BOWIE, Md. (WJZ) -- The family of Richard Collins III wants an expansion of Maryland's hate crime law following a jury finding their son's killer guilty of first-degree murder.
"Absolutely, we will do something," said the victim's mother Dawn Collins.
Collins, a Bowie State University student, was murdered on the University of Maryland College Park campus in 2017 while visiting friends.
Police found racist memes on the phone of his murderer, Sean Urbanski. Urbanski was also a member of Alt Reich Nation, a racist Facebook group. Prosecutors argued there was a "direct connection" between those memes and his stabbing. They said Urbanski "poisoned his mind" and "targeted" Collins because of the color of his skin.
Urbanski's lawyers said their client did not target Collins and blamed his "out of control" drunkenness.
The day before the verdict, Judge Lawrence Hill dropped the hate crime charge against Urbanski. He said prosecutors failed to meet their burden of proof in the case.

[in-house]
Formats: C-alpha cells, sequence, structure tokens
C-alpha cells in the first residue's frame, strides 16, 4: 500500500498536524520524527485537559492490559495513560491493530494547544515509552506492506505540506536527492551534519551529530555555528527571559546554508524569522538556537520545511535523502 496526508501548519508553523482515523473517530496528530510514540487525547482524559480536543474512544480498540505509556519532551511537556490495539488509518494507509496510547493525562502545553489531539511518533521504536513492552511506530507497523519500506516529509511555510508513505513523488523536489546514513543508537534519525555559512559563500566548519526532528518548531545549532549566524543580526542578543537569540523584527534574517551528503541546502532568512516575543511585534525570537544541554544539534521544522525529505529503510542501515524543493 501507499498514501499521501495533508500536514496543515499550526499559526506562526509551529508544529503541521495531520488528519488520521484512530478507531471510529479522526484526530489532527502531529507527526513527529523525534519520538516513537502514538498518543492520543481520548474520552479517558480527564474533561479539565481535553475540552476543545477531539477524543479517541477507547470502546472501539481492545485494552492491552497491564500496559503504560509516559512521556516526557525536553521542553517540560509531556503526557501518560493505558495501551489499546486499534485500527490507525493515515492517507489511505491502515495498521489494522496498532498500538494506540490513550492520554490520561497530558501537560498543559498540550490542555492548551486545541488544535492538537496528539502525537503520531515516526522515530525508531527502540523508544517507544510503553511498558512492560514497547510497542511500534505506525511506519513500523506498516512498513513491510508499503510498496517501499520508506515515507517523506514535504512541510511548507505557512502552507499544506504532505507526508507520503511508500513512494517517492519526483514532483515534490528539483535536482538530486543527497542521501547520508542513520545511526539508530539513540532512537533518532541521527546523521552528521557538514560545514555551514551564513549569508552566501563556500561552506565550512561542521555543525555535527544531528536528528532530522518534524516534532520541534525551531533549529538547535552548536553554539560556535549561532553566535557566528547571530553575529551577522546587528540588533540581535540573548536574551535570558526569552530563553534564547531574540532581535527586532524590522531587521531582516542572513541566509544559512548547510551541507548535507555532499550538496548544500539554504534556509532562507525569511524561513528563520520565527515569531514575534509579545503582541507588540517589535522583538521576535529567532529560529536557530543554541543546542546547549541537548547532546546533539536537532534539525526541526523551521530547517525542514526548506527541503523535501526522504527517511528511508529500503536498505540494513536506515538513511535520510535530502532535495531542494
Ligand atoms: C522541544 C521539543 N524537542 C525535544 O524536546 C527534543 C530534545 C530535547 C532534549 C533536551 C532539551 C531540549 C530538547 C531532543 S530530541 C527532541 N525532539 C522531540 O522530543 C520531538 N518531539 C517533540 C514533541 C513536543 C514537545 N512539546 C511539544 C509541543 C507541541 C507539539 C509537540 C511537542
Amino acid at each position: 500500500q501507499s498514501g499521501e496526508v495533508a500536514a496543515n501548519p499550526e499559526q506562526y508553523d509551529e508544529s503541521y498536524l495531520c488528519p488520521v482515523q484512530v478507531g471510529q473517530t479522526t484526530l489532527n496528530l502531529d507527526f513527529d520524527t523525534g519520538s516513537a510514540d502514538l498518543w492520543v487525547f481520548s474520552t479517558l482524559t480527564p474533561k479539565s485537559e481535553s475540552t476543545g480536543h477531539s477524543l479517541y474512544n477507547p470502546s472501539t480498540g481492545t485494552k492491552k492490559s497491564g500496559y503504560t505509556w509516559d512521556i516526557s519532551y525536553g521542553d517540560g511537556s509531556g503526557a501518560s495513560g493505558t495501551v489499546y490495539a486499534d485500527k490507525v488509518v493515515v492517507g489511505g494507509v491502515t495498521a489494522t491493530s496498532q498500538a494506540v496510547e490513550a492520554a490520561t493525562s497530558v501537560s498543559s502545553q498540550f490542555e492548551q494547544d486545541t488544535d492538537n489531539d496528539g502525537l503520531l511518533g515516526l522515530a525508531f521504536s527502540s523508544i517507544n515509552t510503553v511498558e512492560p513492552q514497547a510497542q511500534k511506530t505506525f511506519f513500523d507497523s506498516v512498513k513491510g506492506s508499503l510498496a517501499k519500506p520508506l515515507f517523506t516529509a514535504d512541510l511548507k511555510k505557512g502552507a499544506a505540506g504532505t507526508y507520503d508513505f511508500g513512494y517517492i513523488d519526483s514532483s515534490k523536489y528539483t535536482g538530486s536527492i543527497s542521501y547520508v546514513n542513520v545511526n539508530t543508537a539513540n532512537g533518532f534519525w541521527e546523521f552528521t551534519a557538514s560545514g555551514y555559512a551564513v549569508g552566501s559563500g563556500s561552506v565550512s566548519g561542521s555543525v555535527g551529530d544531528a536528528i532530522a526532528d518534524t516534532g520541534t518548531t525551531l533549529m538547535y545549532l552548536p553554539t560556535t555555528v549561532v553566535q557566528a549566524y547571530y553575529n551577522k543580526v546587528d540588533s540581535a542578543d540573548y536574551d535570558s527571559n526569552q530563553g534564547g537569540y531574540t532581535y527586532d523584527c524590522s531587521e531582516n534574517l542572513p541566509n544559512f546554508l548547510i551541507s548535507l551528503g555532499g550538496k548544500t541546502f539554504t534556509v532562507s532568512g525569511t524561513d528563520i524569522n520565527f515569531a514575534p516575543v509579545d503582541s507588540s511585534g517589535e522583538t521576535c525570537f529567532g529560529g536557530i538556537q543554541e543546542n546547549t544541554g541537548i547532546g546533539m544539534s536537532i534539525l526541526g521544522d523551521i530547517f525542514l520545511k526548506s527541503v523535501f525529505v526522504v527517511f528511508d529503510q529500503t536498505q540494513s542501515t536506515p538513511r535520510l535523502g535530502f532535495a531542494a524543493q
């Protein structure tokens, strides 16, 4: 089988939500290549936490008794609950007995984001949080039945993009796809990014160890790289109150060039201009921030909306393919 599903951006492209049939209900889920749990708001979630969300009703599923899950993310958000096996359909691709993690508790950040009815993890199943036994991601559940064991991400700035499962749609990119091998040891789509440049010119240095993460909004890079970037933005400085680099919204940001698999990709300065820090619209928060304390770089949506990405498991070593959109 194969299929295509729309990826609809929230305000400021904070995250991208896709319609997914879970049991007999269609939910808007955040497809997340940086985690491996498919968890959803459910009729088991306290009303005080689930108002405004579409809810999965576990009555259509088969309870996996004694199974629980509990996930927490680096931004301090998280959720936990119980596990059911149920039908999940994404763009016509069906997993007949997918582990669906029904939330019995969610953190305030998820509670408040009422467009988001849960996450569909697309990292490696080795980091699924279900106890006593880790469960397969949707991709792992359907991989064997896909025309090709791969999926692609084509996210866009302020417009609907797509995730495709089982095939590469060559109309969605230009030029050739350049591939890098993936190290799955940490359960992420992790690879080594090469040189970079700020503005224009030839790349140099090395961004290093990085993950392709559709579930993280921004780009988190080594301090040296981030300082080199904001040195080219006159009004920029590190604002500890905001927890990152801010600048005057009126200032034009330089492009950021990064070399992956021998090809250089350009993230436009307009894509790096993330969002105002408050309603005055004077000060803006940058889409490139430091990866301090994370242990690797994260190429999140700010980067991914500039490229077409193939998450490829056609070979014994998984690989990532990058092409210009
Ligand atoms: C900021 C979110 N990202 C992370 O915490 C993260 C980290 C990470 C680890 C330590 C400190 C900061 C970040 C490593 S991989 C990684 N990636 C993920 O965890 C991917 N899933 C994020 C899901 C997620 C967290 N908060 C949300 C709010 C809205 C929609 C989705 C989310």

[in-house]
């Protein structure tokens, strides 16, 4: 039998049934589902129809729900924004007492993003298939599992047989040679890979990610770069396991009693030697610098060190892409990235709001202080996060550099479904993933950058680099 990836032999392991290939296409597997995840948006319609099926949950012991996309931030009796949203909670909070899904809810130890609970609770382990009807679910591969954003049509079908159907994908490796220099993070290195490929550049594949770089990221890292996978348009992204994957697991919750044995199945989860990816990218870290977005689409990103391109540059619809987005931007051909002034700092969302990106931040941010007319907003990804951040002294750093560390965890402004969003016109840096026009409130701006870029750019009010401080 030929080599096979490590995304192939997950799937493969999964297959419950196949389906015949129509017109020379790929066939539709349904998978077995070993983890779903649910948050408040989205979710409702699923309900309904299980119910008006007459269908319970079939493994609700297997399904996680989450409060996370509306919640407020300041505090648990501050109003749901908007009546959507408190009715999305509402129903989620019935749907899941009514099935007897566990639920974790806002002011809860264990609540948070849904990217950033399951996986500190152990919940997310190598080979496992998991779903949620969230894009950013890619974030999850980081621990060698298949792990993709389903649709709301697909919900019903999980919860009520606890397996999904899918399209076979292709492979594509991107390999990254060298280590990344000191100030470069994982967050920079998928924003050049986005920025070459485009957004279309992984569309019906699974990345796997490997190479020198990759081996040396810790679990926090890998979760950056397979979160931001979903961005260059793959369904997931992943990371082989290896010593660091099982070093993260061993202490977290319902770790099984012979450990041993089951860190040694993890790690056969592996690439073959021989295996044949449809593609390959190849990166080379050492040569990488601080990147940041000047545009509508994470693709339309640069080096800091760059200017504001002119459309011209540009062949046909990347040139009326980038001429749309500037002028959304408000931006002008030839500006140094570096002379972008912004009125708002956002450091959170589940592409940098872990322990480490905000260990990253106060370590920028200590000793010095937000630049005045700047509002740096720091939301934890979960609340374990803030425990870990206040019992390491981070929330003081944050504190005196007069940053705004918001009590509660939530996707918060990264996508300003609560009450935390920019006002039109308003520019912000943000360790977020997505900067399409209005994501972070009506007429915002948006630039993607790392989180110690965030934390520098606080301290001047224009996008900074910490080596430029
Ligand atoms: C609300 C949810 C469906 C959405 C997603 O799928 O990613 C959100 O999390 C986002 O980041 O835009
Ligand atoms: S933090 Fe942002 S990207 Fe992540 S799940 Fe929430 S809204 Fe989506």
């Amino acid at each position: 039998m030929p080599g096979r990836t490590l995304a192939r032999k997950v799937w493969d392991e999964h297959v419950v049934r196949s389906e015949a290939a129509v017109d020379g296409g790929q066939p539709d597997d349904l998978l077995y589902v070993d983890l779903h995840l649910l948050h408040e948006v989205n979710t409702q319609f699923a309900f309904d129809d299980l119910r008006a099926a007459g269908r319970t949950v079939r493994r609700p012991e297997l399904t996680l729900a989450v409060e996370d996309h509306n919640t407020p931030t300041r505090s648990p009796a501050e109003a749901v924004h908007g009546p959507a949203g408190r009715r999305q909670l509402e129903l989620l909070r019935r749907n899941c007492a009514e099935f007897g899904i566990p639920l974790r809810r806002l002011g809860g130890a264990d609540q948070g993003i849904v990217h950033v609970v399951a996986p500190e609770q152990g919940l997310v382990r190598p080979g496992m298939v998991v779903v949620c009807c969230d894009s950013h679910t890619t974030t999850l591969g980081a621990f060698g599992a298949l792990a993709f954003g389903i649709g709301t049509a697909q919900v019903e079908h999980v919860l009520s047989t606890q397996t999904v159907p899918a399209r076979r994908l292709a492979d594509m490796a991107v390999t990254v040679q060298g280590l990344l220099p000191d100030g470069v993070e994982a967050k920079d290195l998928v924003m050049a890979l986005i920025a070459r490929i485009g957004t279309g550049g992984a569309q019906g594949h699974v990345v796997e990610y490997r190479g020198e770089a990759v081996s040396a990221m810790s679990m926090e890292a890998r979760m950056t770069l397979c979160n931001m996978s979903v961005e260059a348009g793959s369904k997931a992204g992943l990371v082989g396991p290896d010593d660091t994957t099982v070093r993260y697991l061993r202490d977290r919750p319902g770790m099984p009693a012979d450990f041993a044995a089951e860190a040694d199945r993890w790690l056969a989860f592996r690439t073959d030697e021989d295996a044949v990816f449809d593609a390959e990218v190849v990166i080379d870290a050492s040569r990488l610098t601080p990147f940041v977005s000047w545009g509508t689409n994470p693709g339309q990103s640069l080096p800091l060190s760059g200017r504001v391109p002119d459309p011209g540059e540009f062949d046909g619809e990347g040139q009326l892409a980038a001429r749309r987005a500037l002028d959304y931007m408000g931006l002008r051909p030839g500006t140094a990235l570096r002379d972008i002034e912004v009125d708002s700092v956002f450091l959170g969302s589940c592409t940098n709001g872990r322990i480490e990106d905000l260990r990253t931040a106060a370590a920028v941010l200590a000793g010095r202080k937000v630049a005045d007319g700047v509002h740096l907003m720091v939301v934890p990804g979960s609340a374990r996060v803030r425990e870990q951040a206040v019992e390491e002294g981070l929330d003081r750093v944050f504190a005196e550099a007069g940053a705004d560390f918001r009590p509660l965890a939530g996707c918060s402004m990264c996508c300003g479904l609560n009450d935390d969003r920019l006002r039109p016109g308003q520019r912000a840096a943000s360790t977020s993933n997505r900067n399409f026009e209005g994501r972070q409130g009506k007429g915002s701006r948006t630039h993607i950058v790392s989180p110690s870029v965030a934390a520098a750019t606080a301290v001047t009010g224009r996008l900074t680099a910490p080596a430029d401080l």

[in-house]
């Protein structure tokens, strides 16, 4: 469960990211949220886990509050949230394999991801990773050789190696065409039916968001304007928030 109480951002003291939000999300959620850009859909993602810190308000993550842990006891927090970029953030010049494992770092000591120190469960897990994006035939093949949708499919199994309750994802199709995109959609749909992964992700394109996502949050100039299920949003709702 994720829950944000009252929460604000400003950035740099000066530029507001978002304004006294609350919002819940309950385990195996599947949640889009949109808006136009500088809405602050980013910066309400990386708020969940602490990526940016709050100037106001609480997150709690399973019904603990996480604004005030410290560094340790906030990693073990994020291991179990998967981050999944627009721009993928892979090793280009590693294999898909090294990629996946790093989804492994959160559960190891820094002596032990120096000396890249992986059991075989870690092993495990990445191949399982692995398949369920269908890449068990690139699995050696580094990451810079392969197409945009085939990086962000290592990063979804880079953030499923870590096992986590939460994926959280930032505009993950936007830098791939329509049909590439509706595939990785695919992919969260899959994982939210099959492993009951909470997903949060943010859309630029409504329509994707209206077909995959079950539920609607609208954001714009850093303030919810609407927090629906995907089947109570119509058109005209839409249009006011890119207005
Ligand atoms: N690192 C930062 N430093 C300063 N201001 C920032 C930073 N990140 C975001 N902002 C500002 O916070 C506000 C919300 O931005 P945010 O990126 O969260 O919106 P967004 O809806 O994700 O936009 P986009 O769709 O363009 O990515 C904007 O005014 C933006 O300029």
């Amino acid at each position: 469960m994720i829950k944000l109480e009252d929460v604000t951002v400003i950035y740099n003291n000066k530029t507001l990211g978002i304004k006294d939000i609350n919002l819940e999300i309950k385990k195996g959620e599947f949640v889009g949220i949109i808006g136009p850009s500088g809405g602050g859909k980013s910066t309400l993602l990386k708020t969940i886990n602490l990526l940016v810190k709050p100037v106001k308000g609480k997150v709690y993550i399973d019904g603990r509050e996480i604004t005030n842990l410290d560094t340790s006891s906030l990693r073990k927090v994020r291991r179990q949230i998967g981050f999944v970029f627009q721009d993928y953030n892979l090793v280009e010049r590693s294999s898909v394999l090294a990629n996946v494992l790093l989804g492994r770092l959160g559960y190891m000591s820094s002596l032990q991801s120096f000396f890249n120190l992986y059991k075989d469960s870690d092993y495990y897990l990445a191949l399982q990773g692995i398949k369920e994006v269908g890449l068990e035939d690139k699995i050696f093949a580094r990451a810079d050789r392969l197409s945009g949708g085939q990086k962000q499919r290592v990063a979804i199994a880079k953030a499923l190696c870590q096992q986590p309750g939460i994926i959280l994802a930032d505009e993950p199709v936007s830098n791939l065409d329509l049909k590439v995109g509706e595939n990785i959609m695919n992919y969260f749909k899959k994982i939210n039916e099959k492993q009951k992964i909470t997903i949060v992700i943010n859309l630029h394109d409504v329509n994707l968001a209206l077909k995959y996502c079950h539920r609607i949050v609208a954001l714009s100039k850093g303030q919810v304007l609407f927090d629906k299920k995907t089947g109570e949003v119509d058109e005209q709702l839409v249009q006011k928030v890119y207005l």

Judge Hill said Maryland law requires hate to be the sole motive in the crime for the charge to stand.
Because of that, Prince George's County State's Attorney Aisha Braveboy said she will push Maryland's General Assembly to broaden the hate crime statute. Collins' mother and father said they would provide Braveboy whatever help she needs.
Braveboy said hate should not have to be the only factor for the charge to stand.
"We want to make it clear that anyone committing an offense, whether it's the only reason or one of many reasons, that individual should be held accountable and should be able to be charged with a hate crime," Braveboy said.
There have been several racist incidents on Maryland College campuses this year.
- Sean Urbanski Found Guilty In Richard Collins III's Fatal Stabbing
- Salisbury University Students Put Positive Post-Its Over Racist, Sexually-Charged Graffiti Found On Campus
- New MD Laws Take Effect Oct. 1, Here's What You Need To Know
The FBI showed a small rise in hate incidents during 2018, the last year for which figures are available. There were 48 incidents in 2017 and 49 in 2018.
This year, Maryland lawmakers already expanded the hate crime statute to make threats of hate illegal.
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